"I believe in art that is connected to real human feeling, that extends itself beyond the limits of the art world to embrace all people who are striving for alternatives in an increasingly dehumanized world. I am trying to make art that relates to the deepest and most mythic concerns of human kind and I believe that, at this moment of history, feminism is humanism."
Judy Chicago was one of the pioneers of Feminist art in the 1970s, a movement that endeavored to reflect women's lives, call attention to women's roles as artists, and alter the conditions under which contemporary art was produced and received. In the process, Feminist art questioned the authority of the male-dominated Western canon and posed one of the most significant challenges to modernism, which was at the time wholly preoccupied with conditions of formalism as opposed to personal narrative and political activity. Seeking to redress women's traditional underrepresentation in the visual arts, Chicago focused on female subject matter, most famously in her work The Dinner Party (1979), which celebrates the achievements of women throughout history, scandalizing audiences with her frank use of vaginal imagery. In her work, Chicago employed the "feminine" arts long relegated to the lowest rungs of the artistic hierarchy, such as needlework and embroidery. Chicago articulated her feminist vision not only as an artist, but also as an educator and organizer, most notably, in co-founding of the Feminist Art Program at Cal State Fresno as well as the installation and performance space, Womanhouse.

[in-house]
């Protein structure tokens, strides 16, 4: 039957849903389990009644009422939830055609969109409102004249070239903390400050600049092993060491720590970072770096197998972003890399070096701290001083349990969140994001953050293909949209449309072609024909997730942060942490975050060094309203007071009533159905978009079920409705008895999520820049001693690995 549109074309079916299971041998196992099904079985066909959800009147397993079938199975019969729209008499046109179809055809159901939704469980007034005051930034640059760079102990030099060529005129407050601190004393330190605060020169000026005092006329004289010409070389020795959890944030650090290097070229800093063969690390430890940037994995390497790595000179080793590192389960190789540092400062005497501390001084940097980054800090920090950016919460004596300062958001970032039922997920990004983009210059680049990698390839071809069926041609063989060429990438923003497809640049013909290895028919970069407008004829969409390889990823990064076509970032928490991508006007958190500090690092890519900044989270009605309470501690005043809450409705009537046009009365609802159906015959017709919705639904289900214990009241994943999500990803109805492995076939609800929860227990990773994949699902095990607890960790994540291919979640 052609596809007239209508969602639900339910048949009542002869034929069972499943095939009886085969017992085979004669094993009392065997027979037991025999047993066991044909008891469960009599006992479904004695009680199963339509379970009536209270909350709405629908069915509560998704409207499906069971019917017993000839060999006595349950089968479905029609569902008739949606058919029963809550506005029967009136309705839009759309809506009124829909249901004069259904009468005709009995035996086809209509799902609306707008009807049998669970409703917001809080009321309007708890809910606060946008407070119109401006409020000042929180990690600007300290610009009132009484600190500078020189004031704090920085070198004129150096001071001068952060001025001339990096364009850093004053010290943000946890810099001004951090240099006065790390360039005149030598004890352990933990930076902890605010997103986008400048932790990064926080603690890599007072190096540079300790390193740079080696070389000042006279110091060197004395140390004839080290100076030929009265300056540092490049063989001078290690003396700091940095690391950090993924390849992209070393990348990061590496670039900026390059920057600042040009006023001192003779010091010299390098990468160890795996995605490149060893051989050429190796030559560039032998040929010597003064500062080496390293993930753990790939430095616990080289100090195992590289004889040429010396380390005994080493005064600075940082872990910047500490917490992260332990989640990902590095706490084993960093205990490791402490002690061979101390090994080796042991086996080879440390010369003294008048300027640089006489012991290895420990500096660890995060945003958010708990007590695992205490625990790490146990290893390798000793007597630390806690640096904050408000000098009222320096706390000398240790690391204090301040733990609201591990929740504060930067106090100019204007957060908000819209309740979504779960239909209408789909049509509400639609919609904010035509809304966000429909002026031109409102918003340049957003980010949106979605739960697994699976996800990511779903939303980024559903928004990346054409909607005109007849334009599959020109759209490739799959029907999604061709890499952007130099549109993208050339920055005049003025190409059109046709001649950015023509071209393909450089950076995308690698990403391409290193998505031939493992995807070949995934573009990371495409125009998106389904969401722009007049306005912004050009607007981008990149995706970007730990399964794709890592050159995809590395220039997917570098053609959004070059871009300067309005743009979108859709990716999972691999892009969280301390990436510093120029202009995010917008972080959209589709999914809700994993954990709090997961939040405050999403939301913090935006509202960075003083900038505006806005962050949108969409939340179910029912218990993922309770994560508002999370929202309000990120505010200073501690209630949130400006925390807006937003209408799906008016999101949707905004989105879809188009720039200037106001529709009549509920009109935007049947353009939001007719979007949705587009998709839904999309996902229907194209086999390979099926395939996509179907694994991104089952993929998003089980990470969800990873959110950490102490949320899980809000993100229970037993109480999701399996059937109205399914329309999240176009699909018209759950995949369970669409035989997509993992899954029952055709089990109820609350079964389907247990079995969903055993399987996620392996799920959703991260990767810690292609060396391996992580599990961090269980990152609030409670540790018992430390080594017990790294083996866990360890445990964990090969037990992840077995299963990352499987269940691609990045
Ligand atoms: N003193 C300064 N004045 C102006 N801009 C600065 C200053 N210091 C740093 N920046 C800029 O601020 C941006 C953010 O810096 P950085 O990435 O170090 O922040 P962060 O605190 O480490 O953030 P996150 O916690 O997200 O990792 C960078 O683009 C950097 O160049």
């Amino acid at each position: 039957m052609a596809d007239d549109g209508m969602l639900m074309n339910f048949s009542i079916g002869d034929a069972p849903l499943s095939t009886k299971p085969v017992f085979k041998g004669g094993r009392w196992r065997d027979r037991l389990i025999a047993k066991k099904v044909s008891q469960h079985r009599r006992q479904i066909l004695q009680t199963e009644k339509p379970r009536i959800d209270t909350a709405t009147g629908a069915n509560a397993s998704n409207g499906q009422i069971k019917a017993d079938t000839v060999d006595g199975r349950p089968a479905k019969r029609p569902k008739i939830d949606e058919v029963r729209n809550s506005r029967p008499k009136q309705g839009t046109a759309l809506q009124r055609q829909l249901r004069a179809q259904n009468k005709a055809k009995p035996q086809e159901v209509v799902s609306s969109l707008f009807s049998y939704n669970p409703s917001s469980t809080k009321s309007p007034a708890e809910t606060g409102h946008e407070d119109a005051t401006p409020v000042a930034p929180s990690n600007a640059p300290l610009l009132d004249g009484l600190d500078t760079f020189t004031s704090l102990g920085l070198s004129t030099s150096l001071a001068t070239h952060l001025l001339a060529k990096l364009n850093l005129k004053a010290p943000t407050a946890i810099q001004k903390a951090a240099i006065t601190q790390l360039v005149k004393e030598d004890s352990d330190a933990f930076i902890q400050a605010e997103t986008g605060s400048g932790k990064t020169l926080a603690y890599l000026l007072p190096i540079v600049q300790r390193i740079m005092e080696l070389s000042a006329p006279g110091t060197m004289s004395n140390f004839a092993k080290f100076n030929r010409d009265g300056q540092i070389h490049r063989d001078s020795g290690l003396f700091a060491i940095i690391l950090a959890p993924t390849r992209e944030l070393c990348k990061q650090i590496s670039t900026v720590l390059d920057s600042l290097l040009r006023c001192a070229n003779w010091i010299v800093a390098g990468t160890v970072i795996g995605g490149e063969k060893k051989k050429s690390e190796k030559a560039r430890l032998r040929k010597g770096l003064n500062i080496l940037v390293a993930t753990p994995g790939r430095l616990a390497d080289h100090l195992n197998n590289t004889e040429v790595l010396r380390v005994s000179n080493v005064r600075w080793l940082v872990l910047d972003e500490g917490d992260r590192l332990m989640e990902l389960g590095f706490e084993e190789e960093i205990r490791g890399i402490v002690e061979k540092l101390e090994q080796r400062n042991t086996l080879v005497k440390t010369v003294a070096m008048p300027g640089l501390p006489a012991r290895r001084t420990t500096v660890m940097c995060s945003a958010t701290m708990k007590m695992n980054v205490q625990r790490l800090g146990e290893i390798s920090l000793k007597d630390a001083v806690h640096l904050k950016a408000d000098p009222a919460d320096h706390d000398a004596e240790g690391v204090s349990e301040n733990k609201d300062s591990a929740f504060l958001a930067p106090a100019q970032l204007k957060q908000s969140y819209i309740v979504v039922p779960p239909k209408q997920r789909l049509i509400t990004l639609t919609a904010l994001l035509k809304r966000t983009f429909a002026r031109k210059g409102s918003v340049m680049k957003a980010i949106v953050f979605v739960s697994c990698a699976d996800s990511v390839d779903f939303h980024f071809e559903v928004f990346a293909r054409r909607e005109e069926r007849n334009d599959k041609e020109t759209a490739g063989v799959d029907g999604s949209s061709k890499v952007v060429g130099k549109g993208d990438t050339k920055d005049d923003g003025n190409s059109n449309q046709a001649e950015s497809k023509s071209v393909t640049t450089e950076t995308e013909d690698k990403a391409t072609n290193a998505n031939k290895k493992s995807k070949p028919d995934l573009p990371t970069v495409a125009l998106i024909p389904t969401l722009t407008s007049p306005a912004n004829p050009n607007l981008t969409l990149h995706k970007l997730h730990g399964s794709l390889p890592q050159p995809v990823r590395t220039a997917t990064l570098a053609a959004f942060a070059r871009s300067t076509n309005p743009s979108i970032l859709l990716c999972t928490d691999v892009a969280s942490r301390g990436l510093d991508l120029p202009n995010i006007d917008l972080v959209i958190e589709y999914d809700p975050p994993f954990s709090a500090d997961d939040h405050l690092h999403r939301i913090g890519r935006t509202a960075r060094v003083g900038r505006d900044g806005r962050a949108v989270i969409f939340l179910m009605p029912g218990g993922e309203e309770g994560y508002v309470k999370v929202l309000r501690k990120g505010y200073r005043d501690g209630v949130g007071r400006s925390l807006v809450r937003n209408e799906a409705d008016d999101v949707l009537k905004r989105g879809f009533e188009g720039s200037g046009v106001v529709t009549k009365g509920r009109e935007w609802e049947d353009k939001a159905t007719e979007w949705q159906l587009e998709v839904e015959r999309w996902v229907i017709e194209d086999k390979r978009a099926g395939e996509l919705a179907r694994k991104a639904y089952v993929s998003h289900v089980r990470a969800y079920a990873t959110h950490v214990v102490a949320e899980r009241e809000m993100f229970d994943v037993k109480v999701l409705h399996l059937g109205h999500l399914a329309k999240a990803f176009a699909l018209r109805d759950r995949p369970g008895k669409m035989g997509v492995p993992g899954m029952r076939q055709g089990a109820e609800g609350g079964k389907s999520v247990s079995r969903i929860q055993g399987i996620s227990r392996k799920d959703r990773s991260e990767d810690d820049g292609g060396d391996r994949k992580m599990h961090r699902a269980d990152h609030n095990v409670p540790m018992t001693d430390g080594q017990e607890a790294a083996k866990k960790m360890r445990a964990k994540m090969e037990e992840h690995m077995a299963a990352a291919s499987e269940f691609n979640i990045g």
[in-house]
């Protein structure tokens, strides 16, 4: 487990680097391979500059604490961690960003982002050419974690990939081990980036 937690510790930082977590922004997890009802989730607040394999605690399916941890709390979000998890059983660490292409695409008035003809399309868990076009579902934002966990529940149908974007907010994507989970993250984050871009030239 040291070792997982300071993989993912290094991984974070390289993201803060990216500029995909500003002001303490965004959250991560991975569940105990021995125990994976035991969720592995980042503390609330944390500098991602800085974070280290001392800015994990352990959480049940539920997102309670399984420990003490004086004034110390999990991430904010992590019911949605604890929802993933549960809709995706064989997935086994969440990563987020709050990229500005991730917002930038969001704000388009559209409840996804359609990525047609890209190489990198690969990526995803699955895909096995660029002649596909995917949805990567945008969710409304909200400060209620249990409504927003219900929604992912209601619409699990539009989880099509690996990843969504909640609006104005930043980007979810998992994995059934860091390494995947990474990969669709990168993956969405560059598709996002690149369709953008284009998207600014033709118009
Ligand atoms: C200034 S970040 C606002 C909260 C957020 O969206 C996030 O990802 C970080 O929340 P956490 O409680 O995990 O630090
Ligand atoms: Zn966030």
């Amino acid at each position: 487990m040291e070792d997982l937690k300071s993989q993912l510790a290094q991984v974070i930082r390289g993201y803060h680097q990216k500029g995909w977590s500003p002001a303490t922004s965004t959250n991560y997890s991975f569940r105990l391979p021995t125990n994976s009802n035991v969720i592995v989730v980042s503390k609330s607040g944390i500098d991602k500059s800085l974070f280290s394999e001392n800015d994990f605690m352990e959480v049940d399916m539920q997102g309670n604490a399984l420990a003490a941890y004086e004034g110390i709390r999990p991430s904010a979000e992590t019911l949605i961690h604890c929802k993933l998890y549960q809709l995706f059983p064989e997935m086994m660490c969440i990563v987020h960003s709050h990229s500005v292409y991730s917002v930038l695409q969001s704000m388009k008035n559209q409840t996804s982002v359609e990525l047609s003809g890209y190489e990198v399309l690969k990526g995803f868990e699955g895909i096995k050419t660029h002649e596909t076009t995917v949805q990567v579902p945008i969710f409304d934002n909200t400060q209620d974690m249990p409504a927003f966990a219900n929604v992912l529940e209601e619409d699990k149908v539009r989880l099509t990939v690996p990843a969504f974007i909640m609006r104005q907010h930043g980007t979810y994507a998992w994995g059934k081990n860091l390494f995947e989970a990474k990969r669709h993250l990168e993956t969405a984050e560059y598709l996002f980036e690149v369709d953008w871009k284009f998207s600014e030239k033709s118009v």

Inspired by the women's movement and rebelling against the male-dominated art scene of the 1960s, which lionized the Minimalist work of artists like Donald Judd, Chicago embraced explicitly female content. Creating works that recognized the achievements of major female historical figures or celebrated women's unique experiences, Chicago produced a rich body of work that sought to add women to the historic record and, more generally, to enhance their representation in the visual arts.
Just as she elevated explicitly female subject matter, Chicago embraced artistic media whose creators were exclusively or mainly women and (perhaps not coincidentally) dismissed by the high art world as merely "craft." Art forms such as needlework, ceramic decoration, and glass art are central to Chicago's work, often included alongside traditional high art media, such as painting. Works such as helped validate the importance of crafts-based art forms and break down the boundaries separating them from their "high" art counterparts.
Along with fellow artist Miriam Schapiro, Chicago co-founded several pioneering ventures that sought to change the structure of women's artistic training, as well as broaden their access to, and visibility in, contemporary art. The women-only Feminist Art program, established at California Institute of Arts, centered on women's identity, experiences, and collaborative, discussion-based practices such as consciousness-raising. Womanhouse, co-founded by Chicago and Schapiro as an outgrowth of the Feminist Art program, was an installation and performance space dedicated to female creative expression.